If I was delivering a college commencement speech this month, I would probably go easy on the "optimism for the future" stuff. A new report from the Economic Policy Institute finds job prospects for those just getting out of school continue to be pretty dismal. This for a generation that already finds itself dealing with an unemployment rate of 14.5% for those under the age of 25 (and of course that only counts those actively looking for full-time employment and not those who have resigned themselves to part-time work and moving back in with Mom and Dad).
Also this week, one of the leading hedge fund investors recommended staying away from home construction companies because those in their twenties and early thirties today are likely never to own a house. Mortgage lending has already fallen to its lowest level in 14-years, as renting (or the aforementioned living with Mom and Dad) becomes the only viable financial option for young adults without jobs and student loans on degrees in fields that have little demand.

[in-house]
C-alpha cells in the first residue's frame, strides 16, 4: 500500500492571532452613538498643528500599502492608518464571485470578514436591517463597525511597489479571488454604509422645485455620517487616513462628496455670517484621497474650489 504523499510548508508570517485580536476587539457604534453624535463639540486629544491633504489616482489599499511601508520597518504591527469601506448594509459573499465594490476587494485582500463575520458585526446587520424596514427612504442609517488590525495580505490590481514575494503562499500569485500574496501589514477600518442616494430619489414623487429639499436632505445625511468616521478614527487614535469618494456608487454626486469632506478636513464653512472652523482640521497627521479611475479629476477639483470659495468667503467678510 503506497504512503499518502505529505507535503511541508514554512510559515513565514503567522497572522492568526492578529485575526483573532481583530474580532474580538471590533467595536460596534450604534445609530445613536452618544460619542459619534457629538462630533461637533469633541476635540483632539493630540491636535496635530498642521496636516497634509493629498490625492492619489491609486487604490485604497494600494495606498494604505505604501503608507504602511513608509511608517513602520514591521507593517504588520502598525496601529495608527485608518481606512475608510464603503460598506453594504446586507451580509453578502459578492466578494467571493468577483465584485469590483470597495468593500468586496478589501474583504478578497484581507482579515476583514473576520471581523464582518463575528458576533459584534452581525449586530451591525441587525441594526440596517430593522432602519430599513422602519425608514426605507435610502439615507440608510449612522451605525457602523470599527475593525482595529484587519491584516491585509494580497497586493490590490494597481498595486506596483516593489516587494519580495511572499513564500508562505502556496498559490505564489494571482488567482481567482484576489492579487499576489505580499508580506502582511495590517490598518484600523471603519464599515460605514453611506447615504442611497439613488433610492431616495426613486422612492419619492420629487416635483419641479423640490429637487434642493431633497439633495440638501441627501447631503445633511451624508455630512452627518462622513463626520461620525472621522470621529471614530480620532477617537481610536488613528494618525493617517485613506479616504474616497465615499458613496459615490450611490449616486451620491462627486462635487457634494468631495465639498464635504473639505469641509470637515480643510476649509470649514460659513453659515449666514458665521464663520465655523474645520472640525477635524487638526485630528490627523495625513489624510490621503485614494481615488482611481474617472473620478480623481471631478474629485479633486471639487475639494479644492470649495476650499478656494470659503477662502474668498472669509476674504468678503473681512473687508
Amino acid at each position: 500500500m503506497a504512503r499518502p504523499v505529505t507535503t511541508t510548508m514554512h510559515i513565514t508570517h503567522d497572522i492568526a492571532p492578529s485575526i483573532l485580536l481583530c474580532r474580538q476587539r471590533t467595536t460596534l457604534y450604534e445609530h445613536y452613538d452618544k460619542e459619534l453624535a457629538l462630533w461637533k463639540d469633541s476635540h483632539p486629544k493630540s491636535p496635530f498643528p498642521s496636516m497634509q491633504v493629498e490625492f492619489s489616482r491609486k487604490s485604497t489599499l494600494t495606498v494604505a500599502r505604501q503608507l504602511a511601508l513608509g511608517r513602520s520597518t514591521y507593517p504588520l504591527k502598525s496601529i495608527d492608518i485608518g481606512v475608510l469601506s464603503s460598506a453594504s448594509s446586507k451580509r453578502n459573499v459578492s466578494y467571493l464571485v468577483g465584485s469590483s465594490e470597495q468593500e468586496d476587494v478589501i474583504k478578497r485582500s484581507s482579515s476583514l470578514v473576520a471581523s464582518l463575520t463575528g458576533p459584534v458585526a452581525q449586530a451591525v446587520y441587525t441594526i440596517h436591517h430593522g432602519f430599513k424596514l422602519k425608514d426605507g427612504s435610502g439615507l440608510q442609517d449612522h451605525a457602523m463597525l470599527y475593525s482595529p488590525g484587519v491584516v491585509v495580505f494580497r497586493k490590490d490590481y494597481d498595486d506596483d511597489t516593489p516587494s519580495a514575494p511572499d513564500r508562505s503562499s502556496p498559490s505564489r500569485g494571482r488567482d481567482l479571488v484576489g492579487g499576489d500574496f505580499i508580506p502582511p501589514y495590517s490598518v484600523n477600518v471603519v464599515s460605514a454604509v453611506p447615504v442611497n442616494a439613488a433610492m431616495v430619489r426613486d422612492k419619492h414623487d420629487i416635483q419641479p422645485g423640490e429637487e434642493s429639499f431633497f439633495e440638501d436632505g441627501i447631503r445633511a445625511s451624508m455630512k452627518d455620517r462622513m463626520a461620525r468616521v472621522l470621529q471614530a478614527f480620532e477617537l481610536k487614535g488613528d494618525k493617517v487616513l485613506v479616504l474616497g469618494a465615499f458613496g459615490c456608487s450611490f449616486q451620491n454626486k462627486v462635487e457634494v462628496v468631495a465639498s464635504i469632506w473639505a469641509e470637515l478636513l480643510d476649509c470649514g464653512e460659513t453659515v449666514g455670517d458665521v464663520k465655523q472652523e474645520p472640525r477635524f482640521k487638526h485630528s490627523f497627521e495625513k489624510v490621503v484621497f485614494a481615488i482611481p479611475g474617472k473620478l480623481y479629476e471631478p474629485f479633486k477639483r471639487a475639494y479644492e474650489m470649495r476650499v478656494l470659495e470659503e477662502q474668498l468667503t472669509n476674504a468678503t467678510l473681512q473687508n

A glimmer of hope appeared on the horizon this week as the Wisconsin Taxpayers Alliance released a report showing a potential workforce shortage in the state over the next 25-years--as Baby Boomers and Generation X'ers leave the workforce for retirement. That could mean more employment options, higher wages and some job security--but employers are already warning that those entering the workforce don't have the job skills (or interest in the available positions) to be hired. There are a lot of older workers on those paper machines, forklifts, welding kits and production lines--but it's a lot of MBA's and marketing degreeholders sitting around waiting for a job. That's not exactly a good match.
And to add injury to insult, the percentage of older, sicker people who signed up for health insurance under the Affordable Care Act was higher than that of the younger, healthier folks--so that will mean higher-than-anticipated premiums for those MANDATORY policies going forward.
If the commencement speaker is older than the graduates, I would probably recommend taking a more apologetic tone in your speech. Admit that we have screwed things up royally by borrowing away their futures--and then putting policies in place that will stick them with the bill. I probably wouldn't remind them of all of the "Hope and Change" they were promised six short years ago. And I would work on my Humphrey Bogart impersonation to wrap up with "We'll always have health insurance."